Could a natural material replace plastic?

Could a natural material replace plastic?

Could a natural material replace plastic? 2048 1505 Industry Asia

Teysha Technologies, manufacturers of sustainable bioplastic AggiePol®, has created an infographic to show how its next generation of bioplastic can replace existing petroleum-based plastics. With CO2 emissions to grow by more than 2.75 billion tonnes by 2050, the burden that manufacturing plastics has on our environment is starting to be of concern.

The Centre for International Environmental Law estimates that only one per cent of the 359 million tonnes of plastic produced each year are biodegradable. This is despite the media’s efforts to portray the ugly truth of beaches strewn with bags and bottles, and ocean life trapped by plastic rings from an eight-pack of lager. Less considered, however, is the impact of petroleum-based plastic production on the environment.

Oil and gas industries use fossil fuels such as ethylene and propylene, which release toxic gas and do not degrade. To tackle this, fuel industries created poly(butylene succinate), a biodegradable ‘eco alternative’. However, its status as being eco-friendly is debatable because of its petrochemical precursors.

“The trouble with bioplastic is that it traditionally lacks the strength, toughness and longevity of conventional plastic” explains Dr Ashlee Jahnke. “Alternatives derived from corn or sugarcane quickly fell out of favour because they are between 20 and 50 per cent more costly to produce, and only degrade under certain conditions.”

“Often, bioplastics still need industrial composting conditions, oxygen and microorganisms to biodegrade efficiently. In an ideal world this would not be an issue, but the UK doesn’t have the infrastructure in place to process bioplastics in a cost-effective way”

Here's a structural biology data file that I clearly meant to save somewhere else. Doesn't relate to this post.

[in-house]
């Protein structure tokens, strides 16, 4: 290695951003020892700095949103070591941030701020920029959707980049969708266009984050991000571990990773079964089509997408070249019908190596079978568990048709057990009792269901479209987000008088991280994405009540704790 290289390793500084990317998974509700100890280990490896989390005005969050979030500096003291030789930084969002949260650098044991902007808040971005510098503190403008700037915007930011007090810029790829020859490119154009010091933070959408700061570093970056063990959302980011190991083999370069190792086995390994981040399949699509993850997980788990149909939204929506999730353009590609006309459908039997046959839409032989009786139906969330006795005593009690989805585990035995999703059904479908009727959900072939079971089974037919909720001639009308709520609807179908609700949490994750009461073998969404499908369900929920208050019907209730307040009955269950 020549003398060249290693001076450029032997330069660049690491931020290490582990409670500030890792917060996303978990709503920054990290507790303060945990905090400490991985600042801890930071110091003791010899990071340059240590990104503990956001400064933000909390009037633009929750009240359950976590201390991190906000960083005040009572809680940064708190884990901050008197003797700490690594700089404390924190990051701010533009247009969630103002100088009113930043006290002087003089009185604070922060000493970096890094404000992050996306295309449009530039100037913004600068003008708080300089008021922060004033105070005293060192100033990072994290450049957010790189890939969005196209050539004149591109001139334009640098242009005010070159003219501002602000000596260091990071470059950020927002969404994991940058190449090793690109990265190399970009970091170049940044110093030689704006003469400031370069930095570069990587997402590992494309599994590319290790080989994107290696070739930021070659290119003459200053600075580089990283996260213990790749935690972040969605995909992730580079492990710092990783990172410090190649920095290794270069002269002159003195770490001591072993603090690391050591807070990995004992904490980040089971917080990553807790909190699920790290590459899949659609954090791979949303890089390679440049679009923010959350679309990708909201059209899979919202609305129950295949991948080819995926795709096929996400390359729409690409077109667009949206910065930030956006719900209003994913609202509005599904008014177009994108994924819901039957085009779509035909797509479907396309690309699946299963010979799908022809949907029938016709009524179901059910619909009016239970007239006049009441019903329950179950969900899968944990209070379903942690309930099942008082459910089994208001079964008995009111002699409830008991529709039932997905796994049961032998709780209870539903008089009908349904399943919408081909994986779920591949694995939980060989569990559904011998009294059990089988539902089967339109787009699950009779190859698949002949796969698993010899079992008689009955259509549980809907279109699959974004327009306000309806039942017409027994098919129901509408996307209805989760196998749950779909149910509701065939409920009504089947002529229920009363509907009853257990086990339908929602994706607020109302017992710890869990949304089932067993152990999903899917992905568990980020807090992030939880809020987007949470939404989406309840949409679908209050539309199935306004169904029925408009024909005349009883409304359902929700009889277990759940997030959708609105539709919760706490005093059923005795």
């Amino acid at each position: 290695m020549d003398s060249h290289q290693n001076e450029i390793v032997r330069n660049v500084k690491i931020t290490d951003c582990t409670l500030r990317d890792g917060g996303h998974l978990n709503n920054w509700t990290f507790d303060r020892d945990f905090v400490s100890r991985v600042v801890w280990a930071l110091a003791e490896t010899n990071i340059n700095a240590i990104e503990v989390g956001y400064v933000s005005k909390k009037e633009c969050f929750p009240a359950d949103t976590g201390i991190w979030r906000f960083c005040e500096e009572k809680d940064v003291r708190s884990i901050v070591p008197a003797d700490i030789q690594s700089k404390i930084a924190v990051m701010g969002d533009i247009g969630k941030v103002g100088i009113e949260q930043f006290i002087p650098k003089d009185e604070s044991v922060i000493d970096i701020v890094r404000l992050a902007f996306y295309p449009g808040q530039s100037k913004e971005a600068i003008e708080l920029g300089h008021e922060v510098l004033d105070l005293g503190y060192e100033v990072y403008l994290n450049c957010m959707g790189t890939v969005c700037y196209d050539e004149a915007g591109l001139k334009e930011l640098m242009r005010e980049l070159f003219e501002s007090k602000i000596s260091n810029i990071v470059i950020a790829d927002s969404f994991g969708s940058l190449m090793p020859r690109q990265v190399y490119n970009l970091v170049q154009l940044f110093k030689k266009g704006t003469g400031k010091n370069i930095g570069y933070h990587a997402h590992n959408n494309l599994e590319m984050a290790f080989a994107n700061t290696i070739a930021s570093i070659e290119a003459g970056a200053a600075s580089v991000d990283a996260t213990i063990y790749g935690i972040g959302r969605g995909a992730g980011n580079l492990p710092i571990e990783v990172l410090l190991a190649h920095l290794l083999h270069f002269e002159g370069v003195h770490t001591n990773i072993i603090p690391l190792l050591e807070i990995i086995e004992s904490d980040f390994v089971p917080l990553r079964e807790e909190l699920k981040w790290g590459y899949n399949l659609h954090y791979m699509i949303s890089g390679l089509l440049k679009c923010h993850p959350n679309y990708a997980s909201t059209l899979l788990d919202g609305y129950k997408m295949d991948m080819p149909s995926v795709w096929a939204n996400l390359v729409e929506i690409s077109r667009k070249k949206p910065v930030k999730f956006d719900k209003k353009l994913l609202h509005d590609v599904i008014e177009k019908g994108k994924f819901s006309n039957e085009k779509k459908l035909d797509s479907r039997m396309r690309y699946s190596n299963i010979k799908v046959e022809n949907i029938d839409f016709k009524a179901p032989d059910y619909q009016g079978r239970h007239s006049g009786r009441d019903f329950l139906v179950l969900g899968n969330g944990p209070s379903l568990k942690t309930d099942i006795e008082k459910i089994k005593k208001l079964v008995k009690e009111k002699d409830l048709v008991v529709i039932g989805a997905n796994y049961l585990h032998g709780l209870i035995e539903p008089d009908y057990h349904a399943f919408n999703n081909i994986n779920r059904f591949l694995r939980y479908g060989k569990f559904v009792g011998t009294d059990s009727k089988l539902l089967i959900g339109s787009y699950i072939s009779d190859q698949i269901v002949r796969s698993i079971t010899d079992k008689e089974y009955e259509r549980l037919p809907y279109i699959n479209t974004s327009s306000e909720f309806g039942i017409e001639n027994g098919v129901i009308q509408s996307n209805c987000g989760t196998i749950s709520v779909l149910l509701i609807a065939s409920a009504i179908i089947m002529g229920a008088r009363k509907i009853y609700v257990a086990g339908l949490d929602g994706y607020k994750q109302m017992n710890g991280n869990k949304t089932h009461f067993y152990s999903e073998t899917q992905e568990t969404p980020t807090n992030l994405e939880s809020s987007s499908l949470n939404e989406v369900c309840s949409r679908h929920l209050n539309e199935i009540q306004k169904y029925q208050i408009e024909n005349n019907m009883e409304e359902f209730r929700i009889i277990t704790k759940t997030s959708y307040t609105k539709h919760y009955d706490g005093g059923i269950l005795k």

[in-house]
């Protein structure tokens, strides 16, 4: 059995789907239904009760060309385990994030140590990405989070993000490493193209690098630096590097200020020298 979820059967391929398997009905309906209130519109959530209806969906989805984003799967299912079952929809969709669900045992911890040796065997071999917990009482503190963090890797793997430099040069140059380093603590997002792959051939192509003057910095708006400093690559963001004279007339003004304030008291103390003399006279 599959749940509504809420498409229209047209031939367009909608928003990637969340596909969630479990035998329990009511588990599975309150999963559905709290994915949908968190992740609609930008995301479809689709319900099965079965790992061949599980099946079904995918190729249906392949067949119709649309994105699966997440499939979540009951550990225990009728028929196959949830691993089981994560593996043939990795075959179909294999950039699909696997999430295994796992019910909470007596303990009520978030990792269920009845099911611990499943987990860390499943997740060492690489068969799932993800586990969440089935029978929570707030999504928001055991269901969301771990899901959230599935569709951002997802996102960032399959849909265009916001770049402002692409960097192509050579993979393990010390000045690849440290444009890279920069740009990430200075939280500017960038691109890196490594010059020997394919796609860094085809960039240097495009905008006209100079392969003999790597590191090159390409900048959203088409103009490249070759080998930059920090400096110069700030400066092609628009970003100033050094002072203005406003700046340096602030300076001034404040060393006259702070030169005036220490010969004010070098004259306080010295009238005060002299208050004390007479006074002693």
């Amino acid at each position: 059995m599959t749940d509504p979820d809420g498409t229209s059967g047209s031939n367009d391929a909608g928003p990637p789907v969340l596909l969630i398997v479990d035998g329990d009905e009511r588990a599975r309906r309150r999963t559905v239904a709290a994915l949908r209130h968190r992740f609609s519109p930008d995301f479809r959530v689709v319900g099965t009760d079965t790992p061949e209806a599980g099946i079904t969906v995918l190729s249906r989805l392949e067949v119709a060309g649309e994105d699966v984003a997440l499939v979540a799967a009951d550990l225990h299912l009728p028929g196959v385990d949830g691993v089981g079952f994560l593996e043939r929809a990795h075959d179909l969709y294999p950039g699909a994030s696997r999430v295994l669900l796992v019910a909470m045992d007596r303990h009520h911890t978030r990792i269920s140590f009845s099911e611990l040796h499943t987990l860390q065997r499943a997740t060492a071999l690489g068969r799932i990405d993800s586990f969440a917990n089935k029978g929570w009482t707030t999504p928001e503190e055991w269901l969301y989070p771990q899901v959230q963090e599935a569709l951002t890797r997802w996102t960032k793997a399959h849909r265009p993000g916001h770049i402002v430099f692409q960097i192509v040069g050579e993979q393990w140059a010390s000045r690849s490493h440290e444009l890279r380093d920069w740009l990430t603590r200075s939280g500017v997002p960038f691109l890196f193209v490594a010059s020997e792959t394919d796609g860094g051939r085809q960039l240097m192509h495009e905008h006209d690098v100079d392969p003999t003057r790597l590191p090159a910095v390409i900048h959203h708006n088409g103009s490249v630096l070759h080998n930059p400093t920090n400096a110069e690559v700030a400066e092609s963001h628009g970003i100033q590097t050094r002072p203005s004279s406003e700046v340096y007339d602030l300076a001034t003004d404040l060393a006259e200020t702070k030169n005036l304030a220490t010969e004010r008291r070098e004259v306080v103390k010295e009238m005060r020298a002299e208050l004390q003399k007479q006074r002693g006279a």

Some of the world’s most renown food and beverage companies started experimenting with plant-based bottles, using bioethanol from renewable sources in place of fossil fuels, which, on the surface seemed a great idea. However, it sparked ethical concerns about diverting food, such as corn, crop to make plastic alternatives. Researchers also unearthed that the material degraded in the same way as traditional plastics and therefore not a sustainable alternative.

Low oil prices and a lack of political support globally has slowed progress in the bioplastics industry. Now more than ever, the world faces increased financial pressures because of the pandemic and attentions have been temporarily turned away from the global plastics crisis. Teysha see this as an opportunity for improvement.

AggiePol® uses natural-product based building blocks to create bio-polymers which react and behave similarly to conventional plastics. Bio-polymers often have higher chemical diversity than typical hydrocarbons, meaning their physical, mechanical and chemical properties can be finely tuned. This allows developers to manipulate degradation rates, while boasting strength, toughness and durability.

As a second-generation bioplastic, AggiePol® is capable of degradation, and can regenerate the natural-product building blocks. Not only could it replace ethylene-derived non-biodegradable plastics, but it could replace existing petroleum-based polycarbonates. Plenty of applications can benefit from this – from food packaging, cosmetics and pharmaceuticals to medical-grade implantation and textiles.